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Estate Beneficiary Rights: Forcing The Executor To Act

Estate Beneficiary Rights: Forcing the Executor to Act

Post Series: Executorship in BC

The executor of a will has a handful of responsibilities when administering an estate – including accounting for all estate assets, debts, and money exchanges coming into and out of the estate. Once the executor finishes the administration process and is ready to distribute the estate to the beneficiaries, they typically need to give each beneficiary a comprehensive document that accounts for everything that has entered and left the estate. The value and complexity of the estate administration process can make this document extremely detailed and complex.

In the case of a careless executor, a beneficiary might raise questions over the process of administration.

Sometimes, an inheritance can change a beneficiary’s life, and it’s stressful when the executor isn’t managing the estate as expected. Unfortunately, some executors have committed fraud by stealing assets from the estate and not including them in their report to the beneficiaries. Beneficiaries must proceed with caution and ensure all assets are accounted for.

If you believe that the final accounts don’t properly represent the assets of the estate, there are options available:

  1. Forcing the executor to act; or,
  2. Suing on behalf of the estate.

How Can a Beneficiary Force an Executor to Act?

While beneficiaries might feel helpless during the estate administration process, they do have certain beneficiary rights. Beneficiaries have the right to the accounting information during the estate administration process. The law requires an executor to provide this information if a beneficiary requests it. Beneficiaries can keep close eyes on the estate through the accounting information if they’re suspicious of the executor’s intentions.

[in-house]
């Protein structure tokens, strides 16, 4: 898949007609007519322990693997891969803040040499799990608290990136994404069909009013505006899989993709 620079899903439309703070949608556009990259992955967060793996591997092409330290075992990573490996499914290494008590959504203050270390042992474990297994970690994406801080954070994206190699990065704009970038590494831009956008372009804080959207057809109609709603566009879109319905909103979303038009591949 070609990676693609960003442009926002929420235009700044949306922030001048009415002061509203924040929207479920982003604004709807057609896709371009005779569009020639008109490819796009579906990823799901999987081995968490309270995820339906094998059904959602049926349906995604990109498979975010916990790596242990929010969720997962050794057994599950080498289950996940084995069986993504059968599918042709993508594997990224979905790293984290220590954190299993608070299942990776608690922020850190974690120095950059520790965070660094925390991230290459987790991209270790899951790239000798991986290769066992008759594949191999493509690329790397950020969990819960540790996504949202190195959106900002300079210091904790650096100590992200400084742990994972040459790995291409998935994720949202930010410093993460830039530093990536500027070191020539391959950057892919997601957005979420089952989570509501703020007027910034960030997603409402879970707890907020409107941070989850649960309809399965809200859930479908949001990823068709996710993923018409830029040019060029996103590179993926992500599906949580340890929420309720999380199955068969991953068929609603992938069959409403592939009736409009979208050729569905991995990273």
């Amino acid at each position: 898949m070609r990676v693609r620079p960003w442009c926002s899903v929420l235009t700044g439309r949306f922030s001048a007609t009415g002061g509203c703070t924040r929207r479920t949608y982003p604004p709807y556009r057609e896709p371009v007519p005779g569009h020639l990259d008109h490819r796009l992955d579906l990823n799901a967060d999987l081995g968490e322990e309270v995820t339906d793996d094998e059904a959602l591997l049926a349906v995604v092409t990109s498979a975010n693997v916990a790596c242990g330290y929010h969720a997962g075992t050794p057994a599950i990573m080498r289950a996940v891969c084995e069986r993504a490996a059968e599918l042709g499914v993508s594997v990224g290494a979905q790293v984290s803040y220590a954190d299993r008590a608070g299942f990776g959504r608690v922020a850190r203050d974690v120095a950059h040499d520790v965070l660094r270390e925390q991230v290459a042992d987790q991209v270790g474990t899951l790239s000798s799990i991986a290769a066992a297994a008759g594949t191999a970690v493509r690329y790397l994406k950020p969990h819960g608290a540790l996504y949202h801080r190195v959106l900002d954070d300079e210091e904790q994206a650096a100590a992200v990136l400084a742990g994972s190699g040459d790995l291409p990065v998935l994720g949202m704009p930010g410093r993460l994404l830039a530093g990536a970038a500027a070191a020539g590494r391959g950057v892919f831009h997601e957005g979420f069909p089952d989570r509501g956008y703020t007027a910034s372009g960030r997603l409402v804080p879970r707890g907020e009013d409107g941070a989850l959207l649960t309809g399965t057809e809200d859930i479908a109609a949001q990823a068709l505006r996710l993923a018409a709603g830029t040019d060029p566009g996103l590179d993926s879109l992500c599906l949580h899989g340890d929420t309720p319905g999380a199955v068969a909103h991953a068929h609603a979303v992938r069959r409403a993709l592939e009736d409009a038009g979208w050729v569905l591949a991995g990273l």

Passing of Accounts

When an estate asset has gone missing, it’s usually up to the beneficiaries to notice and act on it.

A beneficiary can compel the executor to act by petitioning the court for a passing of accounts. If the courts grant this motion, the executor must present to the courts all transactions, both incoming and outgoing, from the estate, from the date they took control of the estate to the date of the hearing. This process can clarify any inconsistencies in the accounts. It can track where all the estate assets went, verify what fees and debts were paid, and determine who receives what from the estate. This can be an exhaustive process, but it will show, in detail, everything that left and entered the estate accounts.

After forcing the executor to act through requesting a passing of accounts, if the beneficiary is still unsatisfied, they can sue on the behalf of the estate or look to have the executor removed.

Beneficiaries may feel they don’t have control over the estate administration process. However, they do have certain rights to ensure the process is managed correctly. If you’re a beneficiary that thinks an estate asset has been misrepresented, contact an experienced estate lawyer today to begin solving this problem sooner rather than later.

Have a question about this topic or a different legal topic? Contact us for a consultation. Reach us via phone at 250-888-0002, or via email at

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